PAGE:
Coulter says that while restrooms typically account for less than five per cent of the restaurant space, they can be the cause of 20 per cent of the soil and complaints. Still, Coulter believes other parts of the restaurant deserve an equal amount of attention.

“Don’t forget about the front entrance, inside and out,” says Coulter. “The customer’s experience begins the moment they arrive in the parking lot. First impressions are important and affect dining decisions.”

It’s a team effort

Of course, keeping a restaurant looking spic and span requires a team effort – from diligent kitchen staff ensuring proper cleaning of utensils and equipment to front-of-house workers pitching in with dining room maintenance. However, keeping staff engaged and well trained can be a significant challenge: High employee turnover, on-going training and how to better work with cleaning suppliers are all big considerations.

“For many young individuals, the restaurant industry provides them with their first place of employment,” says Coulter. “Restaurateurs have a responsibility to educate young industry staff about the importance of a clean facility and how it relates directly to increased food and beverage revenues. This training needs to continue far beyond the first orientation meeting as employees come and go through their facility to ensure a consistent level of cleaning.”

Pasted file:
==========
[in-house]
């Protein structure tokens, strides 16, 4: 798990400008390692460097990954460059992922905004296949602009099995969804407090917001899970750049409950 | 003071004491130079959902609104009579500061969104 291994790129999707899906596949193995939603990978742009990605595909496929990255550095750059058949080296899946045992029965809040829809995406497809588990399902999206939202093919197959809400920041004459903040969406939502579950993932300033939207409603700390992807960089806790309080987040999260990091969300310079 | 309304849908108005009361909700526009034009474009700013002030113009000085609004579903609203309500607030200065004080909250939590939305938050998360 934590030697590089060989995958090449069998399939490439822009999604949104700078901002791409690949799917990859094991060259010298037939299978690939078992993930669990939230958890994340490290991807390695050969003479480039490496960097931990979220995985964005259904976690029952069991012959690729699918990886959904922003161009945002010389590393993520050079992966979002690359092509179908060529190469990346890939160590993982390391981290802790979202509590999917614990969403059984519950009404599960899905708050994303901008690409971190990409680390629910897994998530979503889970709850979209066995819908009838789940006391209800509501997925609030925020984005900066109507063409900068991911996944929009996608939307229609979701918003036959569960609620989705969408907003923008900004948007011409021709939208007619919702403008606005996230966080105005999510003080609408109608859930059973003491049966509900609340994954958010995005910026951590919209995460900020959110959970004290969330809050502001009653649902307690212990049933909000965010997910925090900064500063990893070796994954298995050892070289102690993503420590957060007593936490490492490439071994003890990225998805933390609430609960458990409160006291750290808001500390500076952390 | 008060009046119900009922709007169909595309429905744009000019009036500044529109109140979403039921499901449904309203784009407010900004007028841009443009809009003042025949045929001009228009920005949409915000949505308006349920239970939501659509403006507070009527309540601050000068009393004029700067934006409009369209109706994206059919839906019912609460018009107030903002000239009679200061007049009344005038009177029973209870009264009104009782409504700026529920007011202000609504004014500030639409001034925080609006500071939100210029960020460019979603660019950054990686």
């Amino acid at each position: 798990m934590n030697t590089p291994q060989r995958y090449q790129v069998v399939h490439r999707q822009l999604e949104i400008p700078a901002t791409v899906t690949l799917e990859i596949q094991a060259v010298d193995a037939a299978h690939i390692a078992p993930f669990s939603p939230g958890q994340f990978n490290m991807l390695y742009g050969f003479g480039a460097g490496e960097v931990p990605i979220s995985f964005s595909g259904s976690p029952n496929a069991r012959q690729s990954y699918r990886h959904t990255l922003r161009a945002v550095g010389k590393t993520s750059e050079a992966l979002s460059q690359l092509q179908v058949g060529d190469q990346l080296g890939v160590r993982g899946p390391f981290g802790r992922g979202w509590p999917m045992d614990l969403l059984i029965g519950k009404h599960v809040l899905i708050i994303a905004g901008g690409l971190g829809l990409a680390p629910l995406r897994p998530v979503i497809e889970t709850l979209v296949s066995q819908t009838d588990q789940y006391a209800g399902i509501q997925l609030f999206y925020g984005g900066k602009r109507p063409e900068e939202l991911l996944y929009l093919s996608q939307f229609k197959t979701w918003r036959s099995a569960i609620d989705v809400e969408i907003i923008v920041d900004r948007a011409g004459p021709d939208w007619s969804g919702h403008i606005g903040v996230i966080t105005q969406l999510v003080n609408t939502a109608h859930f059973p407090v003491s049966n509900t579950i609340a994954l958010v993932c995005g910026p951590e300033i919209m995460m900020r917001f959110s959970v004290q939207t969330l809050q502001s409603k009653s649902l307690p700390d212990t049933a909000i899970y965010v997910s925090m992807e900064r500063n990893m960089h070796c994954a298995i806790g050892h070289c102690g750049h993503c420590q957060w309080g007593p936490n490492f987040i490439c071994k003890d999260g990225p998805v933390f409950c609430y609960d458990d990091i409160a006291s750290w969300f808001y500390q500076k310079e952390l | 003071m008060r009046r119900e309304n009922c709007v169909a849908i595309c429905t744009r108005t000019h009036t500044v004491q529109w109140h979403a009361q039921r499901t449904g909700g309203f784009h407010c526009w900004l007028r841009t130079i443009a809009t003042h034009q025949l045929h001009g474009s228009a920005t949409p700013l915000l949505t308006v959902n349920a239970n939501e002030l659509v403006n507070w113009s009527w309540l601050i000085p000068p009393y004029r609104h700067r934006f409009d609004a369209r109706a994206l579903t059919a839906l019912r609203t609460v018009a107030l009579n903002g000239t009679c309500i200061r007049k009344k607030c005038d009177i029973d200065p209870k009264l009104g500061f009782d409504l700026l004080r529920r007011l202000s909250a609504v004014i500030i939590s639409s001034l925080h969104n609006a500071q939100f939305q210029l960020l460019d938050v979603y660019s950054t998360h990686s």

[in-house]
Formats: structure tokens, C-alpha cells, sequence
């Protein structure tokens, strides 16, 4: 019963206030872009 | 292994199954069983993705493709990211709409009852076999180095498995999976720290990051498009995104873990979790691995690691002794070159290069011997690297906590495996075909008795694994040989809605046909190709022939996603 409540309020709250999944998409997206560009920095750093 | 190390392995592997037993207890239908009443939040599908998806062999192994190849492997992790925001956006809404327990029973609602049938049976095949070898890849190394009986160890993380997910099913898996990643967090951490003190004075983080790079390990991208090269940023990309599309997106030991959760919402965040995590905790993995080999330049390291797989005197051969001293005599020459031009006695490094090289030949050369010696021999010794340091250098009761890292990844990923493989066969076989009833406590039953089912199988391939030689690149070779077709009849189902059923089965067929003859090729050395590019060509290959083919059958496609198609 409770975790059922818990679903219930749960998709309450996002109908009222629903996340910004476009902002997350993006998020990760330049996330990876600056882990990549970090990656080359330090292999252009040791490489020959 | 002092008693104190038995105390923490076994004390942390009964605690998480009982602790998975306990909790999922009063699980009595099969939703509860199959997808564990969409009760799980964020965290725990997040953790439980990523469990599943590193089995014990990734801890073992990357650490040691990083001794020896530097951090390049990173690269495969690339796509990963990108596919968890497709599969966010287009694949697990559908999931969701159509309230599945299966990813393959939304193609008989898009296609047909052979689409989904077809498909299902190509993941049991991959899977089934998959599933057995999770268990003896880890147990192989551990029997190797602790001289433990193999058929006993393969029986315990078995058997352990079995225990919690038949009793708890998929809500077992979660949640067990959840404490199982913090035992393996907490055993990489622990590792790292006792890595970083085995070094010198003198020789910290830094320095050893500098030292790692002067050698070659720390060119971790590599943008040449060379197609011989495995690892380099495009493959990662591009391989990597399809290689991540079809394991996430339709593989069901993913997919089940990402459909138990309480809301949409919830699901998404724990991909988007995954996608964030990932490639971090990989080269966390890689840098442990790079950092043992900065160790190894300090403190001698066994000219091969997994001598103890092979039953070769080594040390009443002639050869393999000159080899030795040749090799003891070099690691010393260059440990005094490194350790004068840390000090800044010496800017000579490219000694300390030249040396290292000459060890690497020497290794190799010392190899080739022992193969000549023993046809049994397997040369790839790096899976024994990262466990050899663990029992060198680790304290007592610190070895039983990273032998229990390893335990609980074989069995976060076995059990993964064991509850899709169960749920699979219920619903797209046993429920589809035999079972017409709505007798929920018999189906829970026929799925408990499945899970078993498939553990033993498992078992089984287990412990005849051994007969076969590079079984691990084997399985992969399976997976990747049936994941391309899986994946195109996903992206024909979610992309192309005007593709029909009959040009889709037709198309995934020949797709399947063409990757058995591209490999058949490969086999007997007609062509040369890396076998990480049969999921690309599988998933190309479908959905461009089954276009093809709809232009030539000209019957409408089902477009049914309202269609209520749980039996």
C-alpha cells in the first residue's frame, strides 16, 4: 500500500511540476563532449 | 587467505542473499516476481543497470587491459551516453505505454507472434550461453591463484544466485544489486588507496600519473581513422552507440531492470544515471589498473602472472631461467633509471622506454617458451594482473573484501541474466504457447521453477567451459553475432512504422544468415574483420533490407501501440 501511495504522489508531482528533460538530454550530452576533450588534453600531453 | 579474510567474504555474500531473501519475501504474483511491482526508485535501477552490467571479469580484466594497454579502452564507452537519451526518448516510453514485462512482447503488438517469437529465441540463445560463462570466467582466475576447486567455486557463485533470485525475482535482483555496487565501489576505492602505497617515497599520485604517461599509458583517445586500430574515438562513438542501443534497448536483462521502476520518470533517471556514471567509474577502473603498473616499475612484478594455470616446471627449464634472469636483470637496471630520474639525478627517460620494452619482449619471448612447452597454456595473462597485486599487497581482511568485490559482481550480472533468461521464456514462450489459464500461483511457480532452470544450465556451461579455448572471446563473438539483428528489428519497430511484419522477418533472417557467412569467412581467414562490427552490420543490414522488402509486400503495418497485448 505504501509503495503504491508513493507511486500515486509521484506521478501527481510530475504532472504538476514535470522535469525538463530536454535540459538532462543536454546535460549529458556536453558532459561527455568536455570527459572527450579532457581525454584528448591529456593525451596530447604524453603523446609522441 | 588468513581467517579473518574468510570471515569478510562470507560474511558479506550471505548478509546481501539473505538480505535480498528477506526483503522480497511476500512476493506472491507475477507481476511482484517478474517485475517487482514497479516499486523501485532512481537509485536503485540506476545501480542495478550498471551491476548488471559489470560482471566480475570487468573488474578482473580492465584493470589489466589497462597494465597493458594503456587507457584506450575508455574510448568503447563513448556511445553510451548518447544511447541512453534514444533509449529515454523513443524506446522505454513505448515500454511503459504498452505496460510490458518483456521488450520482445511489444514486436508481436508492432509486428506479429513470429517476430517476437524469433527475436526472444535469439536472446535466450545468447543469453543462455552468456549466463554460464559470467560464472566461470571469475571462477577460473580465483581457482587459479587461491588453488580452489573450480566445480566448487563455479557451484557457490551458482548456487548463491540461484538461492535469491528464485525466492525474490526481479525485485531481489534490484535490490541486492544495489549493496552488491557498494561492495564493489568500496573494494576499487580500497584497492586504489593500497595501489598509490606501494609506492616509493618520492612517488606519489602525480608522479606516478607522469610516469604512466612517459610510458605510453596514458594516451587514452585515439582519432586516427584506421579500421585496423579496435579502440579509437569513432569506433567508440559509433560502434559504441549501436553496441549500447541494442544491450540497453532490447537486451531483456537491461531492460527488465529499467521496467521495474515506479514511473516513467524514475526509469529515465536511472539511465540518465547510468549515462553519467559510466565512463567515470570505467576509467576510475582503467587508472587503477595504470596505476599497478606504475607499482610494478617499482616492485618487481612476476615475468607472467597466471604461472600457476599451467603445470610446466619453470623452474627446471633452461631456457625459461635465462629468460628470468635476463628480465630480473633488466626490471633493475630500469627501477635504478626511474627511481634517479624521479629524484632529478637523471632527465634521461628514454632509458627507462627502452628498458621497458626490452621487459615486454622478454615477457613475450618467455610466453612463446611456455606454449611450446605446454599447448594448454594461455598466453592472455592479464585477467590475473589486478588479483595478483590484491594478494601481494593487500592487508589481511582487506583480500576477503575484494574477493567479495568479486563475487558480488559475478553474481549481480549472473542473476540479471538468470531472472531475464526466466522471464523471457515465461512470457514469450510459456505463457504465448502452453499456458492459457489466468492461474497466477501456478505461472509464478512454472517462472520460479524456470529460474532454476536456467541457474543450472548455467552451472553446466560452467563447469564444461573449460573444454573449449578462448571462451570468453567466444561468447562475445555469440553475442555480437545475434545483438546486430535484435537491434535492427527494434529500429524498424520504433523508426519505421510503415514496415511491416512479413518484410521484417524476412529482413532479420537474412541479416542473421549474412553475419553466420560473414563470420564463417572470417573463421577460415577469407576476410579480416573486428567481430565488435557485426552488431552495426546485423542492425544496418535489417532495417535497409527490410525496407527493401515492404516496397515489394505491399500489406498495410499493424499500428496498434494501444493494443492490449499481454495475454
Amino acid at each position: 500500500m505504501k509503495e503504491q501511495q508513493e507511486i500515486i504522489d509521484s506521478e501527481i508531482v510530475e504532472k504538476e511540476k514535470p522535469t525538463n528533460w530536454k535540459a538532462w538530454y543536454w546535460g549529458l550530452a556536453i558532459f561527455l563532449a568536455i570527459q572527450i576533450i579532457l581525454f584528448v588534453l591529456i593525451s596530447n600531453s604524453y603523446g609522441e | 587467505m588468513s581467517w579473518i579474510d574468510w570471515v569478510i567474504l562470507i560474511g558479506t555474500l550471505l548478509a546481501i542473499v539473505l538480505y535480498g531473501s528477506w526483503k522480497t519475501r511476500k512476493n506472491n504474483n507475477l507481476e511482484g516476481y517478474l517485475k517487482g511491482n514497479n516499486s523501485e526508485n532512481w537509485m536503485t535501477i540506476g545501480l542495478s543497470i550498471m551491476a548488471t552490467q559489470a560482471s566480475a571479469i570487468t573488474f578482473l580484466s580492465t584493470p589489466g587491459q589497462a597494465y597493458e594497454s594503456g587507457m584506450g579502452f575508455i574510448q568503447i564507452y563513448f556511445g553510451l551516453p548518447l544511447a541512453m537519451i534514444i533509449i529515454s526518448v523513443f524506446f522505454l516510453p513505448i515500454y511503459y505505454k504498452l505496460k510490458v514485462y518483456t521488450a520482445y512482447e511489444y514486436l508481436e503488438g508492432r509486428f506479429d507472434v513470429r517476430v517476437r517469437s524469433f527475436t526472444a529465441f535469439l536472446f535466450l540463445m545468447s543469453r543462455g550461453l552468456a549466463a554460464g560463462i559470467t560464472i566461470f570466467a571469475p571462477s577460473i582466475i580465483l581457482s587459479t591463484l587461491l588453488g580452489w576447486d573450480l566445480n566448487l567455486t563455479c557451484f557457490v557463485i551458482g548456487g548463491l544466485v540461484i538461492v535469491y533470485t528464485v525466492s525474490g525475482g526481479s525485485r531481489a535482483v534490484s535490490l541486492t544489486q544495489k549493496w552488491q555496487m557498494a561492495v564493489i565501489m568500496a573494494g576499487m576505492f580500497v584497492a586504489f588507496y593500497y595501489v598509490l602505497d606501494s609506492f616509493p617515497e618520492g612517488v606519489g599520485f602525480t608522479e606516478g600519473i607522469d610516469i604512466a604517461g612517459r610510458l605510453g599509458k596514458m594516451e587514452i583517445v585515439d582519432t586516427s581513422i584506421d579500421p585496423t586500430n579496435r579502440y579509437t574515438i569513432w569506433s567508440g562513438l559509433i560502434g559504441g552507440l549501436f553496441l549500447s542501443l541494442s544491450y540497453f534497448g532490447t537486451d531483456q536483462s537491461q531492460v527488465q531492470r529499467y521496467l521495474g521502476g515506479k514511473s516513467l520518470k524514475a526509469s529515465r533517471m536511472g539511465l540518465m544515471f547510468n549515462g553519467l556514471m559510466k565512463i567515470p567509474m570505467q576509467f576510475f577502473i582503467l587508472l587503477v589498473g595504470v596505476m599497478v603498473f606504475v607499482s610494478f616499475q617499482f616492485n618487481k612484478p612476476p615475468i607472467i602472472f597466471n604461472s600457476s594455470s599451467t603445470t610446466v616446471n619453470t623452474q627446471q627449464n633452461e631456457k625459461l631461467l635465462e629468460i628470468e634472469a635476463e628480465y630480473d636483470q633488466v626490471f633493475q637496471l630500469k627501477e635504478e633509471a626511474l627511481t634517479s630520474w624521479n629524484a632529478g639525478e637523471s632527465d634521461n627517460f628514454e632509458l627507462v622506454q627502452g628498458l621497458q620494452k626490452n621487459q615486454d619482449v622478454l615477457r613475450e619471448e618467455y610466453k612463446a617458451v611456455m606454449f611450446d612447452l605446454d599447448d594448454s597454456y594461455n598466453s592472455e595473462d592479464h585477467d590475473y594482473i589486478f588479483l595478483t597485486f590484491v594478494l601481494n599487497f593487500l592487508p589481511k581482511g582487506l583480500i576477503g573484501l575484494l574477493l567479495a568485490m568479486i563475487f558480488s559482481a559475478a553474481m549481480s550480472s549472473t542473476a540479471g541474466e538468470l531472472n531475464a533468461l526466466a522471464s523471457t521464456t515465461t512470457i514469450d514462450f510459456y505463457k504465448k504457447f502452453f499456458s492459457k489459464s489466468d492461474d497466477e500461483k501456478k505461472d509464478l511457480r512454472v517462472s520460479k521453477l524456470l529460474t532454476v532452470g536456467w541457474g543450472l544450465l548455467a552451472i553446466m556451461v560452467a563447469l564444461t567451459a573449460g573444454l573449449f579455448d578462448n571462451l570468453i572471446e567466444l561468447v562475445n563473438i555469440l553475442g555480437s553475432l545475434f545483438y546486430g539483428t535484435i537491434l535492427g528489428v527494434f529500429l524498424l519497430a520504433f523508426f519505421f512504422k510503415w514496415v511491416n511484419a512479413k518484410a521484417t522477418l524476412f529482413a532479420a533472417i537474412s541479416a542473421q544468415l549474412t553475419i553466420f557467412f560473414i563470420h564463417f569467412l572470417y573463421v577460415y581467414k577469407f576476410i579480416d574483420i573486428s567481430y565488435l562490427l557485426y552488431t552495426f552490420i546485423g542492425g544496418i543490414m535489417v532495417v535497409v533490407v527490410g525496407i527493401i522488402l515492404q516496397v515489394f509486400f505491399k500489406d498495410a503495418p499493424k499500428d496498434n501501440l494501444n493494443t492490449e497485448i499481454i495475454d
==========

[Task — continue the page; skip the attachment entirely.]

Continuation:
Training is key

Brown adds that not only is it important for operators to adequately train employees and commit to regular inspections with staff members, but workers need to be given clear direction when it comes to keeping the premises and equipment in tip-top shape.

“Create checklists for staff that include daily, weekly and monthly cleaning tasks,” suggests Brown. “Assign tasks to individuals so that there is accountability and responsibility for what needs to be accomplished. Create an expectation that inspections will be held, so that staff members remain diligent about completing their assigned cleaning duties. Talk to staff about the importance of training when it comes to cleaning procedures and routines.”

Coulter says that in addition to staff training, owners should encourage an atmosphere of collaboration between suppliers and employees.

“Staff training is critical to maintaining a clean, hygienic and efficient operation,” says Coulter. “Reputable chemical suppliers work with their customers to provide a variety of training solutions that not only help manage cleaning costs, but contribute to protecting the brand. Over-dosing of chemicals is a common issue and proper training reinforces the fact that more is not necessarily better.”

Keeping a foodservice establishment clean and well-maintained not only goes a long way to ensuring customer health and safety, it can also help form the kind of positive impression that will keep your customers coming back and passing along their good word to others.

“A safe, simple and sustainable cleaning program has a direct impact on guest experience and increased revenues,” says Coulter. “When designing your cleaning program at your facility, work with a company that understands your operation and can provide solutions that contribute to the profitability of your business. The guy with the cheapest pail of soap is not usually the right provider.”